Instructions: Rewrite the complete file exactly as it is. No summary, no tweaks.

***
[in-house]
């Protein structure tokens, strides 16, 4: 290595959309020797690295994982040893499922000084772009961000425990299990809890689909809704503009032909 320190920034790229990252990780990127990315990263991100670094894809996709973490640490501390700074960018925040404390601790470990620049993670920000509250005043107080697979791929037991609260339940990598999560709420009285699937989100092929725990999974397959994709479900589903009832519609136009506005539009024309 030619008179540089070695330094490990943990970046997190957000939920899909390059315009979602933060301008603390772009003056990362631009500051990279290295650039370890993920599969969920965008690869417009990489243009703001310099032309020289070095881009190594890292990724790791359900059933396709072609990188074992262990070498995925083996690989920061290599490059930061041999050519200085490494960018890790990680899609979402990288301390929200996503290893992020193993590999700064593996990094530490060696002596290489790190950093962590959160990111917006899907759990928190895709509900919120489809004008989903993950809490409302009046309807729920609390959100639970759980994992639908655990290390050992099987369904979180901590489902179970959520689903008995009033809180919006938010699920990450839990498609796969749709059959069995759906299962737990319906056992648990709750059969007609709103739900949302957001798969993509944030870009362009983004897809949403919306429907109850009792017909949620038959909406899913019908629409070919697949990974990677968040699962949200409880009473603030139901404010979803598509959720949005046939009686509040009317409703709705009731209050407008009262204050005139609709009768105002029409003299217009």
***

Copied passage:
[in-house]
């Protein structure tokens, strides 16, 4: 290595959309020797690295994982040893499922000084772009961000425990299990809890689909809704503009032909 320190920034790229990252990780990127990315990263991100670094894809996709973490640490501390700074960018925040404390601790470990620049993670920000509250005043107080697979791929037991609260339940990598999560709420009285699937989100092929725990999974397959994709479900589903009832519609136009506005539009024309 030619008179540089070695330094490990943990970046997190957000939920899909390059315009979602933060301008603390772009003056990362631009500051990279290295650039370890993920599969969920965008690869417009990489243009703001310099032309020289070095881009190594890292990724790791359900059933396709072609990188074992262990070498995925083996690989920061290599490059930061041999050519200085490494960018890790990680899609979402990288301390929200996503290893992020193993590999700064593996990094530490060696002596290489790190950093962590959160990111917006899907759990928190895709509900919120489809004008989903993950809490409302009046309807729920609390959100639970759980994992639908655990290390050992099987369904979180901590489902179970959520689903008995009033809180919006938010699920990450839990498609796969749709059959069995759906299962737990319906056992648990709750059969007609709103739900949302957001798969993509944030870009362009983004897809949403919306429907109850009792017909949620038959909406899913019908629409070919697949990974990677968040699962949200409880009473603030139901404010979803598509959720949005046939009686509040009317409703709705009731209050407008009262204050005139609709009768105002029409003299217009």